Objects with which the invention can be applied are light in color, i.e. white objects or objects in a light color. By light color is meant a color which is so light that the blue light deriving from illumination of the object with lamps that emit ultraviolet light will be seen with the naked eye.
Even though the aforesaid problem is greatest when the object concerned is white, the problem also occurs with color other than white. For instance, a light red color tends to shift to violet as a result of the contribution of the blue light.
According to the invention, the object is caused to include an additional fluorescent material which when illuminated fluoresces in a color which together with the weak blue color, said blue color deriving from the illumination of the object with ultraviolet light, will produce a white or essentially white color by additive color mixture.
By additive color mixture is meant that the weak visible blue light mixes additively with the visible light emitted by the additional fluorescent material.
According to one preferred embodiment of the invention, the additional fluorescent material fluoresces in a yellow color. This means that the blue light that derives from illuminating the object with ultraviolet light mixes additively with the visible yellow light that derives from the yellow light emitted through fluorescence to a light which is observed to be white by the naked eye.
According to another preferred embodiment of the invention, the additional fluorescent material is colorless or white when illuminated with visible light. A colorless material will mean that the color of the object will not be influenced by the additional material when illuminating with visible light. A white additional material is primarily intended for objects that are white when illuminated with visible light.
There are commercially available large numbers of fluorescent pigments, both organic and inorganic pigments, which are suitable for use when practicing the invention, irrespective of whether the invention is applied for color compensation of fabrics, paints or plastics. The person skilled in this art will therefore have no problem in choosing a suitable fluorescent pigment for the additional material according to the invention, and to dose this material so that the light emitted as it fluoresces will compensate the aforesaid blue light.
It can be mentioned by way of example that a material which fluoresces in a yellow color and which is suitable for compensating the aforesaid blue light when the objects concerned are white flags is manufactured by Hoechst AG in Germany under the designation CD 704, and by Riedel-de-Haen in Germany under the designation CD 404, among other manufacturers.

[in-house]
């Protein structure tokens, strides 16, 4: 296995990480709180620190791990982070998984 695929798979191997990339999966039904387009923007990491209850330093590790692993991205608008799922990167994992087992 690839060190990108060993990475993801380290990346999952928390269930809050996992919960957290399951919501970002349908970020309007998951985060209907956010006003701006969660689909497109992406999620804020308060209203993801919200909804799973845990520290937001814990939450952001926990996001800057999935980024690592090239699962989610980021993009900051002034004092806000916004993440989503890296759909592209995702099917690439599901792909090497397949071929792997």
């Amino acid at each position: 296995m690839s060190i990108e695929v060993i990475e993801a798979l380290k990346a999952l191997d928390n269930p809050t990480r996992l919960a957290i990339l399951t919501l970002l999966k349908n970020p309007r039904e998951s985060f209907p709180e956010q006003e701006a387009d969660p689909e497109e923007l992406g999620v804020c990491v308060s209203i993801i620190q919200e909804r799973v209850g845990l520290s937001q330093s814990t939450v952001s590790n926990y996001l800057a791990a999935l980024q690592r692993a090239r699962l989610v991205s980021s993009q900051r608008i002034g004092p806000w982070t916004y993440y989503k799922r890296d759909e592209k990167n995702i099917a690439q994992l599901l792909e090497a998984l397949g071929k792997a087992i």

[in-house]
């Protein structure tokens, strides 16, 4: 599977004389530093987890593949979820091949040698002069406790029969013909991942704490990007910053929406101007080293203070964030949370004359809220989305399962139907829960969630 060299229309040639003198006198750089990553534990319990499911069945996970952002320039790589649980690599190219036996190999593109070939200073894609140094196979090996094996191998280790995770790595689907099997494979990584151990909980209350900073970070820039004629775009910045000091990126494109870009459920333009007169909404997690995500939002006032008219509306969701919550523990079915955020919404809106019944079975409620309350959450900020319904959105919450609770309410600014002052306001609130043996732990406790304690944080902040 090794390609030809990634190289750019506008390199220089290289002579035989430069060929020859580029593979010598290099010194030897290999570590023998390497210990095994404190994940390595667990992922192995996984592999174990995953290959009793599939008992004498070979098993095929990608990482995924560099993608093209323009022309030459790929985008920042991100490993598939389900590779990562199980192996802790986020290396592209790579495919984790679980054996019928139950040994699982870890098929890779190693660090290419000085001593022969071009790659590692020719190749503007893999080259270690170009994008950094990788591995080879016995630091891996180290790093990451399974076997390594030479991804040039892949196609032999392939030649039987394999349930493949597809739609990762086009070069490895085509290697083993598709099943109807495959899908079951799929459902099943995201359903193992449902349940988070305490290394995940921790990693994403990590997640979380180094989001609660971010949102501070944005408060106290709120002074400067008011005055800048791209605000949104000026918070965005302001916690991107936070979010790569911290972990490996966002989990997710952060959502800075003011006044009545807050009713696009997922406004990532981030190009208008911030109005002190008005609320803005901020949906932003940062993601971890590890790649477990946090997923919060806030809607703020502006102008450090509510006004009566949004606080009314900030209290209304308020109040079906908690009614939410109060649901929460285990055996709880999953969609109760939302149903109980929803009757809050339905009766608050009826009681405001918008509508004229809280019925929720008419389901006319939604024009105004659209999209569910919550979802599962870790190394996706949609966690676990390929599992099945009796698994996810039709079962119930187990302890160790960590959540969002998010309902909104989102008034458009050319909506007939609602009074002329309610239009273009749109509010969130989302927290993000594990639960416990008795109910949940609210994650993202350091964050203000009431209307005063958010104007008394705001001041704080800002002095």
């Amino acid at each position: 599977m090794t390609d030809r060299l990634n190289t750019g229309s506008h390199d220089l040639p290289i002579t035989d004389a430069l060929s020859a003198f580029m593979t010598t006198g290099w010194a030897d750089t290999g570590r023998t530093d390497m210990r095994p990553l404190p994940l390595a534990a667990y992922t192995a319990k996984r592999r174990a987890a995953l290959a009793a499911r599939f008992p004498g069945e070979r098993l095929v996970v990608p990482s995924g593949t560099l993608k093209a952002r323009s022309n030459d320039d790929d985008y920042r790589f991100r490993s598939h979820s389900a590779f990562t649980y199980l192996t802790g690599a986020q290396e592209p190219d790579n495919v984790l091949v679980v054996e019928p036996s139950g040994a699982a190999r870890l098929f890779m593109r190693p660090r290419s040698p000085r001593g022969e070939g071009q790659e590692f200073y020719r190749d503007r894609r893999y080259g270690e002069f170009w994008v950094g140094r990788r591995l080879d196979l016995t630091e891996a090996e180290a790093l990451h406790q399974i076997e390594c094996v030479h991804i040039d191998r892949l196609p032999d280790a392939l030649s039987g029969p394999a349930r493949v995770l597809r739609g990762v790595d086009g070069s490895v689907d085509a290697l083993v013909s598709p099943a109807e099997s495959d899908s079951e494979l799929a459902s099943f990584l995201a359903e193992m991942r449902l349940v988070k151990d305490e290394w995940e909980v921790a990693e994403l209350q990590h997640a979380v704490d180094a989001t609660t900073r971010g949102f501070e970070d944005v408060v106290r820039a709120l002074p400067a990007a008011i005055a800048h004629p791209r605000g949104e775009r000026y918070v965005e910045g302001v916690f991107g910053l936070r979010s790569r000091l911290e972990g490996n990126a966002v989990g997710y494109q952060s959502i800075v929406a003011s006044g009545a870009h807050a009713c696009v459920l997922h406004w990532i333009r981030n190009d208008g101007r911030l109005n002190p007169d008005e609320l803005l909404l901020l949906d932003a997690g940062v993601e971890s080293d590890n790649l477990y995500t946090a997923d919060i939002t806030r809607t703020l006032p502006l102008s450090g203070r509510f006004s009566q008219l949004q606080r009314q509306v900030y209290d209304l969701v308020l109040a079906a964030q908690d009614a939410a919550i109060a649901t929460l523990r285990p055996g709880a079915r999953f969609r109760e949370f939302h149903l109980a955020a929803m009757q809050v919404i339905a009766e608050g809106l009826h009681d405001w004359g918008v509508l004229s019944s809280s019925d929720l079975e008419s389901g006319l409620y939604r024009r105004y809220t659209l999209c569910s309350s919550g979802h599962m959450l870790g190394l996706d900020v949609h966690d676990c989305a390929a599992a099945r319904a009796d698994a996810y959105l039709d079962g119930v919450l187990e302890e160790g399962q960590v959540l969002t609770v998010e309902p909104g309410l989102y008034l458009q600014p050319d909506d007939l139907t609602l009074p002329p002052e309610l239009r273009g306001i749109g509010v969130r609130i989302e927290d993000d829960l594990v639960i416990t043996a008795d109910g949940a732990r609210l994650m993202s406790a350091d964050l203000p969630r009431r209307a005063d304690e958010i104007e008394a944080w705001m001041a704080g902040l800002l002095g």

The additional material can be applied in several conventional ways. For instance, fabrics can be dipped in a slurry containing the additional material. The additional material may also be printed onto the fabric. With regard to other objects, for instance plastic objects such as signs, the additional material may be admixed with the plastic, as is also the remaining fluorescent material.
The present invention solves the problem mentioned in the introduction, irrespective of whether or not the blue light is derived solely from the lamp that transmits ultraviolet light, or is derived solely from the fluorescent material that is included in the object to provide the intended fluorescence effect, or is derived from both of these sources.
It will be understood that the present invention is not restricted to the aforedescribed embodiments and that modifications can be made within the scope of the following Claims.
|Cited Patent||Filing date||Publication date||Applicant||Title|
|US5398174 *||Oct 25, 1991||Mar 14, 1995||Ultralux Ab||Post for marking road verges|
|US5436812 *||Aug 27, 1992||Jul 25, 1995||Stewart; John C.||Airport marker system|
|Citing Patent||Filing date||Publication date||Applicant||Title|
|US6299338 *||Nov 30, 1998||Oct 9, 2001||General Electric Company||Decorative lighting apparatus with light source and luminescent material|
|US6584714 *||Nov 8, 1999||Jul 1, 2003||Bayer Aktiengesellschaft||Fluorescent, structured shaped bodies|
|US6874190 *||Jan 8, 2002||Apr 5, 2005||The Procter & Gamble Company||Hand-held container|
|US6883926||Jul 29, 2002||Apr 26, 2005||General Electric Company||Light emitting semi-conductor device apparatus for display illumination|
|US7782422 *||Aug 24, 2010||Samsung Electronics Co., Ltd.||Liquid crystal display device utilizing fluorescent members illuminated by blue light to produce red, green, blue and white pixel regions|
|US20020056165 *||Jan 8, 2002||May 16, 2002||The Procter & Gamble Company||Hand-held container|
|US20020186556 *||Jul 29, 2002||Dec 12, 2002||General Electric Company||Light emitting semi-conductor device apparatus for display illumination|
|US20060146229 *||Oct 19, 2005||Jul 6, 2006||Don-Chan Cho||Display panel having fluorescent color patterns and display device having the same|
|WO2000025290A1 *||Oct 5, 1999||May 4, 2000||Labino Patent Ab||A method relating to phosphorescence marking|
|WO2005077259A1 *||Feb 4, 2005||Aug 25, 2005||The Johns Hopkins University||Method and apparatus for three-dimensional video-oculography|
|U.S. Classification||362/84, 40/543, 362/812|
|Cooperative Classification||Y10S362/812, G09F13/42|
|Jun 19, 1997||AS||Assignment|
Owner name: ULTRALUX AB, SWEDEN
Free format text: ASSIGNMENT OF ASSIGNORS INTEREST;ASSIGNOR:BERGKVIST, LARS A.;REEL/FRAME:008577/0813
Effective date: 19951024
|Sep 24, 1999||AS||Assignment|
Owner name: QLIGHT AB, SWEDEN
Free format text: ASSIGNMENT OF ASSIGNORS INTEREST;ASSIGNOR:ULTRALUX AB;REEL/FRAME:010263/0245
Effective date: 19990416
|May 15, 2001||REMI||Maintenance fee reminder mailed|
|Oct 22, 2001||LAPS||Lapse for failure to pay maintenance fees|
|Dec 25, 2001||FP||Expired due to failure to pay maintenance fee|
Effective date: 20011021